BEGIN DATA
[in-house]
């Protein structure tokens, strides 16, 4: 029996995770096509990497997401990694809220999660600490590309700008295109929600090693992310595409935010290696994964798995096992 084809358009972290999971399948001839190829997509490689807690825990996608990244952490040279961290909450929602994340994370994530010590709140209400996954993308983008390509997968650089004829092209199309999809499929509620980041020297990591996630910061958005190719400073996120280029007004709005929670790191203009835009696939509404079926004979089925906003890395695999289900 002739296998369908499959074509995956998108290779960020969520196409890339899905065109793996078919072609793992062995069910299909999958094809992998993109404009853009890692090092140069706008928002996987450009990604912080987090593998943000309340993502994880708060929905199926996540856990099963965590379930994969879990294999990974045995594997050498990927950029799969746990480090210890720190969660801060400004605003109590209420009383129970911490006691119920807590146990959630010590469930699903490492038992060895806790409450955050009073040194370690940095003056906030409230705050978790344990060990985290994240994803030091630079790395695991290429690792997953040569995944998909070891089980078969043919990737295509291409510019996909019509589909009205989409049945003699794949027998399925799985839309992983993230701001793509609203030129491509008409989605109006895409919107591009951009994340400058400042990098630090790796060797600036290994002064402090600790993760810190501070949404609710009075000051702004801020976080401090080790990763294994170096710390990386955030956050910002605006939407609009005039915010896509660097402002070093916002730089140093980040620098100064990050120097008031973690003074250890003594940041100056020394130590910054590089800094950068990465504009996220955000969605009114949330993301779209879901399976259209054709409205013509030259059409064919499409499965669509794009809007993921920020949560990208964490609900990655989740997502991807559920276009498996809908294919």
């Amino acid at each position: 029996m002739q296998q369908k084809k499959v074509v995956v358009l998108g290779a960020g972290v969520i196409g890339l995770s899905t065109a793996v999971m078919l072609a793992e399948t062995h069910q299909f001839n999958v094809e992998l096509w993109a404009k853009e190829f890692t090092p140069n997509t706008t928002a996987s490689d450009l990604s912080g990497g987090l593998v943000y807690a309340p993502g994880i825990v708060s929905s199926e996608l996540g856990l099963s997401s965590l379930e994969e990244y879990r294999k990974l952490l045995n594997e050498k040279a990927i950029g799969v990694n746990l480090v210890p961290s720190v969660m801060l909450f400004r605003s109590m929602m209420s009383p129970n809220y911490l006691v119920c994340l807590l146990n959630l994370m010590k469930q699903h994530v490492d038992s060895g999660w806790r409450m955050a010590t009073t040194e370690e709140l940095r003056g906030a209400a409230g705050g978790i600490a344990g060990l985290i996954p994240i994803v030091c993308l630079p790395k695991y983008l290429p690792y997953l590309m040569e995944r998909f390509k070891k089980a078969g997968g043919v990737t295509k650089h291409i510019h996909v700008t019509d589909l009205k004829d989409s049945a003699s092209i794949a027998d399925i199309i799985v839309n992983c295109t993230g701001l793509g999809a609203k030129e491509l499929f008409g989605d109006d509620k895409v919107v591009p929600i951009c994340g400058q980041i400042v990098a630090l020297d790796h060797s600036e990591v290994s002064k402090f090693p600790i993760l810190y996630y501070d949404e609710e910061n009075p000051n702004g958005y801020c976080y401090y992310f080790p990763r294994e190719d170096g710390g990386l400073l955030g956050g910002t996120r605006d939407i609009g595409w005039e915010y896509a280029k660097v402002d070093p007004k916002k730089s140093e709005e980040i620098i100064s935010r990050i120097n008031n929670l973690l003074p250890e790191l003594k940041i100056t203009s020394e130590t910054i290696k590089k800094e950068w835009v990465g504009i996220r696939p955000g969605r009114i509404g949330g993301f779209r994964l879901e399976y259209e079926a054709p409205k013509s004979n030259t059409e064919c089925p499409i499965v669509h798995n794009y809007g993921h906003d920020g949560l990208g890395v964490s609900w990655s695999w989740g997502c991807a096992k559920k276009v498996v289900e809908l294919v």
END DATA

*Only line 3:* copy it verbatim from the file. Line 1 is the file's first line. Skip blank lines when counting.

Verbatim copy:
């Amino acid at each position: 029996m002739q296998q369908k084809k499959v074509v995956v358009l998108g290779a960020g972290v969520i196409g890339l995770s899905t065109a793996v999971m078919l072609a793992e399948t062995h069910q299909f001839n999958v094809e992998l096509w993109a404009k853009e190829f890692t090092p140069n997509t706008t928002a996987s490689d450009l990604s912080g990497g987090l593998v943000y807690a309340p993502g994880i825990v708060s929905s199926e996608l996540g856990l099963s997401s965590l379930e994969e990244y879990r294999k990974l952490l045995n594997e050498k040279a990927i950029g799969v990694n746990l480090v210890p961290s720190v969660m801060l909450f400004r605003s109590m929602m209420s009383p129970n809220y911490l006691v119920c994340l807590l146990n959630l994370m010590k469930q699903h994530v490492d038992s060895g999660w806790r409450m955050a010590t009073t040194e370690e709140l940095r003056g906030a209400a409230g705050g978790i600490a344990g060990l985290i996954p994240i994803v030091c993308l630079p790395k695991y983008l290429p690792y997953l590309m040569e995944r998909f390509k070891k089980a078969g997968g043919v990737t295509k650089h291409i510019h996909v700008t019509d589909l009205k004829d989409s049945a003699s092209i794949a027998d399925i199309i799985v839309n992983c295109t993230g701001l793509g999809a609203k030129e491509l499929f008409g989605d109006d509620k895409v919107v591009p929600i951009c994340g400058q980041i400042v990098a630090l020297d790796h060797s600036e990591v290994s002064k402090f090693p600790i993760l810190y996630y501070d949404e609710e910061n009075p000051n702004g958005y801020c976080y401090y992310f080790p990763r294994e190719d170096g710390g990386l400073l955030g956050g910002t996120r605006d939407i609009g595409w005039e915010y896509a280029k660097v402002d070093p007004k916002k730089s140093e709005e980040i620098i100064s935010r990050i120097n008031n929670l973690l003074p250890e790191l003594k940041i100056t203009s020394e130590t910054i290696k590089k800094e950068w835009v990465g504009i996220r696939p955000g969605r009114i509404g949330g993301f779209r994964l879901e399976y259209e079926a054709p409205k013509s004979n030259t059409e064919c089925p499409i499965v669509h798995n794009y809007g993921h906003d920020g949560l990208g890395v964490s609900w990655s695999w989740g997502c991807a096992k559920k276009v498996v289900e809908l294919v």